A few years ago Roger and Caroline attended the same lectures as I at Lampeter University. My curiosity was immediately aroused, while Caroline’s playful intelligence
and Rogers easy laugh and sharp humour was attractive; it was their high level of energy and drive that intrigued me.
But who are they?
Their stories could not be more different yet they are a team; a married couple with a shared passion.
Caroline originally from Guilford, Surrey, had a happy childhood. ‘ We were the privileged families who were able to climb the social ladder by newopportunities, buy
our own home and become what I supposed was middle class.’ She says. Her contentment was to end most horribly when she was sexually abused as a teenager.
It shaped her view of the world and she spent her early adulthood ina state of confusion. She had four children amidst a world of poor choices and abusive relationships.
‘I had become a magnet to them.’ She states simply.
In her early thirties she hit an all time low and following some depressive periods decided to take control of her life and went to University to study an Access Course
(aimed at mature students who want a higher education.). ‘It opened up a whole new world for me and my confidence soared.’ She recalls.
personal development course. Promoted very quickly, she soon found herself struggling to balance her job with home life and her children studying A levels and leaving
for University. ‘I had to say enough was enough, but I so enjoyed supporting young people I decided to become a foster carer with the support of my kids.’ She smiles. ‘
And haven’t regretted a single day.’
Roger started life in one of the roughest areas of Swansea. Roger affirms: ‘You had to make a lot of choices at an early age to survive.’ But his hard working, loving parents
instilled their values in him and an exceptional teacher in school inspired a thirst for knowledge; including arts and music and a love of life. Despite this he never finished his
A levels. His father had a serious accident at work and he left school before his exams to work in a local toy factory as a trainee cost accountant to support the family.
He was seventeen. From then on he had a succession of momentous turning points where he had to change his life. ‘I applied for a job in the Swansea’s Magistrates Court and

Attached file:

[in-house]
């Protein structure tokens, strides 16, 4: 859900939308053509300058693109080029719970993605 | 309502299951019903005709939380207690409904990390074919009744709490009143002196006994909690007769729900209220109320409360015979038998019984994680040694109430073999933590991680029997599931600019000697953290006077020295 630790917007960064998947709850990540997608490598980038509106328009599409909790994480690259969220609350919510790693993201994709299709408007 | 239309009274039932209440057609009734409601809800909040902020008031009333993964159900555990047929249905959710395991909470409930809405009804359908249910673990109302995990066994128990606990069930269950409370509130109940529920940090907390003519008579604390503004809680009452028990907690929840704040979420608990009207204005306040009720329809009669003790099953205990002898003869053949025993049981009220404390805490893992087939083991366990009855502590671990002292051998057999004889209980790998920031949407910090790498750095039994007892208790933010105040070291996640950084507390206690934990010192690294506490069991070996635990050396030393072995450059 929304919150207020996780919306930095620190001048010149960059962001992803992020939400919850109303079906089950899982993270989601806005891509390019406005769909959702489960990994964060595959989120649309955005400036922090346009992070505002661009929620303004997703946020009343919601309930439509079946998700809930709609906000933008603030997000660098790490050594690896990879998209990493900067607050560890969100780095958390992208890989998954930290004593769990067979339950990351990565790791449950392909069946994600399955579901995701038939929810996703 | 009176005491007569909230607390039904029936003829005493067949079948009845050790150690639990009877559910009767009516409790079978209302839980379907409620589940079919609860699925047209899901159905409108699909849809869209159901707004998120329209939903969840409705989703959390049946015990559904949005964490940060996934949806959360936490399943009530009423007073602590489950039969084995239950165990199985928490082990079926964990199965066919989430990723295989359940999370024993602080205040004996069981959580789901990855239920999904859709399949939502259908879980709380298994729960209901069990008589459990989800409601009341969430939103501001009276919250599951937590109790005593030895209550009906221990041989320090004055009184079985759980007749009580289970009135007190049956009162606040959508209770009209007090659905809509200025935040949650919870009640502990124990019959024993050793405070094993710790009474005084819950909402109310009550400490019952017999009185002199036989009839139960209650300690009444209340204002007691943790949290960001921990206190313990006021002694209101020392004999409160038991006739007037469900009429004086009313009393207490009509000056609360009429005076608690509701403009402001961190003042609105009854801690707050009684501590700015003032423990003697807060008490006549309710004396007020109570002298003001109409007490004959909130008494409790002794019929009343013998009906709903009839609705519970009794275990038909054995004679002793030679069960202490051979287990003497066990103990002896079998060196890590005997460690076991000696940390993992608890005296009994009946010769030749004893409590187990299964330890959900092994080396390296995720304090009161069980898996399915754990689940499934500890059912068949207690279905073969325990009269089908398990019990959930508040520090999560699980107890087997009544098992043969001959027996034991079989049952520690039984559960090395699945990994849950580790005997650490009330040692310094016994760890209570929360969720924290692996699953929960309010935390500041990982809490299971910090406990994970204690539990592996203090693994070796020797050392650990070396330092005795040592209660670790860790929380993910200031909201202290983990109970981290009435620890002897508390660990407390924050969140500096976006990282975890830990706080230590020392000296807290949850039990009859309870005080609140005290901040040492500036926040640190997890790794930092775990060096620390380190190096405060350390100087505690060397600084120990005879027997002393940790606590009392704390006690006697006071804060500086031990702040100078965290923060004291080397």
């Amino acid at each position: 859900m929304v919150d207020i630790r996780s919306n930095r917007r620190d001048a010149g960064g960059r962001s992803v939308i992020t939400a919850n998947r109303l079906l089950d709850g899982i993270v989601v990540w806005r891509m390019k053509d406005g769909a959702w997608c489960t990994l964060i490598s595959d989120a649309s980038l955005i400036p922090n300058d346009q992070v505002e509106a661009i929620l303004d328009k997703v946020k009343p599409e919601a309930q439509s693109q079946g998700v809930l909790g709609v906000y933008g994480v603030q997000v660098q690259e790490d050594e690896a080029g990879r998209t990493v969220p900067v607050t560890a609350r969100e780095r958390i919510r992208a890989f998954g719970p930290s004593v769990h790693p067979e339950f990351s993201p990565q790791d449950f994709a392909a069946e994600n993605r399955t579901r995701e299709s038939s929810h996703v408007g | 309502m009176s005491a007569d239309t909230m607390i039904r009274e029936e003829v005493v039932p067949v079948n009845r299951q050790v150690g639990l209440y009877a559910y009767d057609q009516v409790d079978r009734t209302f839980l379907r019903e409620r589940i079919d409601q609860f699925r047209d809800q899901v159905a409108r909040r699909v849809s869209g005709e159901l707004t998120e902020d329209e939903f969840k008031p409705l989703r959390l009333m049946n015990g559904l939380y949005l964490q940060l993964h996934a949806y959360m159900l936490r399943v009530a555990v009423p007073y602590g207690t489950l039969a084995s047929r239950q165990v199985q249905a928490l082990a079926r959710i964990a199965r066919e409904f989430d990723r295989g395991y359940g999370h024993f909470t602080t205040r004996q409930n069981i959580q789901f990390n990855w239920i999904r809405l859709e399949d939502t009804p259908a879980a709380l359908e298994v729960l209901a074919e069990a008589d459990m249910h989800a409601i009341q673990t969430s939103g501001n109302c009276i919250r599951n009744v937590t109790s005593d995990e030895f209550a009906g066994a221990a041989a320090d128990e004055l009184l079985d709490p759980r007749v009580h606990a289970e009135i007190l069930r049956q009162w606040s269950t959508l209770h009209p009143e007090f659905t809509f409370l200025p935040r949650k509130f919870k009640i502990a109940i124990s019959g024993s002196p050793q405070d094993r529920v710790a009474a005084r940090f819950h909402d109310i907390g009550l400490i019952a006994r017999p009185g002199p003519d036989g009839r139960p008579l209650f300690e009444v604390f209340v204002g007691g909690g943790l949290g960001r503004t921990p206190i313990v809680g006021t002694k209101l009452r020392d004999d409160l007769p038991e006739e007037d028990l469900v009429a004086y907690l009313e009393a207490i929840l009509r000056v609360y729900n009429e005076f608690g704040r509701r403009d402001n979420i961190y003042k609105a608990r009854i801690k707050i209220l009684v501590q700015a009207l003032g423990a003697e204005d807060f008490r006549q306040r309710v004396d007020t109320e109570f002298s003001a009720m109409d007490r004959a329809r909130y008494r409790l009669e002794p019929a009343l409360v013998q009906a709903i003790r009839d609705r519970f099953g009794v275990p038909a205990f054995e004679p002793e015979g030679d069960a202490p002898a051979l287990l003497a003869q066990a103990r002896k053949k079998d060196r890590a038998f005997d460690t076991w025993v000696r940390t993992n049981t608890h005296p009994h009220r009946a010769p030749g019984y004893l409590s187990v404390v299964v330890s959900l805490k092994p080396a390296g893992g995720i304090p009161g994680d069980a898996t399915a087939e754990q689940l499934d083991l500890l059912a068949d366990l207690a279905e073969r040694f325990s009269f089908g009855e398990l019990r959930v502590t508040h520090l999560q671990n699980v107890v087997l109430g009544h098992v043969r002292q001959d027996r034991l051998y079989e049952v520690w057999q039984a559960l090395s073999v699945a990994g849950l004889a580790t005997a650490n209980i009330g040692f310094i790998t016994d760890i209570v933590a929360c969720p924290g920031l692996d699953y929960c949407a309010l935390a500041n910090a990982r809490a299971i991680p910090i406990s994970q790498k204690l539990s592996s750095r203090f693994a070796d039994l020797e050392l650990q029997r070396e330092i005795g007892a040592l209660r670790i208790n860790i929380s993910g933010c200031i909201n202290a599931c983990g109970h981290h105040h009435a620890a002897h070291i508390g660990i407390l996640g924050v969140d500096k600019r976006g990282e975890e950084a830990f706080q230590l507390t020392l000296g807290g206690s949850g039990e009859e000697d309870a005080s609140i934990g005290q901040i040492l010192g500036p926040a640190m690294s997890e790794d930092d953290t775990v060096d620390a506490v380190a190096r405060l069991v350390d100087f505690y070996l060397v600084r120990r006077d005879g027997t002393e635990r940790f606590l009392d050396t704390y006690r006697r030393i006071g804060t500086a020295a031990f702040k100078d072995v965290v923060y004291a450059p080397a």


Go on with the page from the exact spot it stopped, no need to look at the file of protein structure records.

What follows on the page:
got it. Then at 21 I married someone I had known since we were 16. We had a rough time for about six years, mainly due to my immaturity. At 29 I had my first child, Victoria,
and moved to Leeds with the family for a fresh start.’ Roger recalls. While working in Leeds Magistrates Court, Roger had become a semi pro musician and in 1976 he had
another child, James. Twenty four years later his wife, Chris, was diagnosed with cancer and she died three years later. ‘I choose a selfish and destructive lifestyle, but,
ironically, everyone thought I was great company for a party.’ He observes.
perfectly in alignment with how my life was progressing.’ Says Caroline. Fostering has been part of their lives for eight years now and the couple help train new carers in Wales.
There is no doubt their combined life experience goes a long way to understand how unpredictable and sometimes cruel life can be and the kind of choices people make in
stressful circumstances. However, the pleasure of assisting children and their families often comes with some pain. ‘We have had sleepless nights’ Roger admits and adds there
have been times where they have been unable to connect with a child.
Writing, drama (Roger helped set up an amateur dramatics society, Memorama, when he was widowed back in 2003), playing music and practicing Buddhism has proven a great
way of channelling complex emotions. ‘And the children can join in if they want to.’ Says Caroline.
Will they ever retire from fostering?
‘Our happiness is entrenched in what we do, we love our own 6 children and having them around, we love our community and getting involved witheveryone, we love having children
come to us that need a bit of guidance and direction AND LOVE, we love working with Mother and Baby placements thatwe have recently seen so many of.’ Says Caroline while Roger
nods emphatically. ‘We are supposed to be retired, but fostering gives you themomentum to stay young. And it’s so rewarding. ‘ Roger smiles.
Roger’s playing with Brass Ear, you can find them on: YouTube (Vehicle march 2012 Brass Ear.mpg)
If You would like to know more about the amateur dramatics society Roger and Caroline supports, check out: memorama.org.uk
An Evil Cradling (Brian Keenan)
Elephant (Raymond Carver)
Plays 2 (Anthony Minghella)
Thank you for visiting and reading this true story, I hope you enjoyed and would love to hear from you.
Come back again or click “follow’ for the next story – Driven: Kathy Ma is half chinese, half Australian but Hong Kong is her home.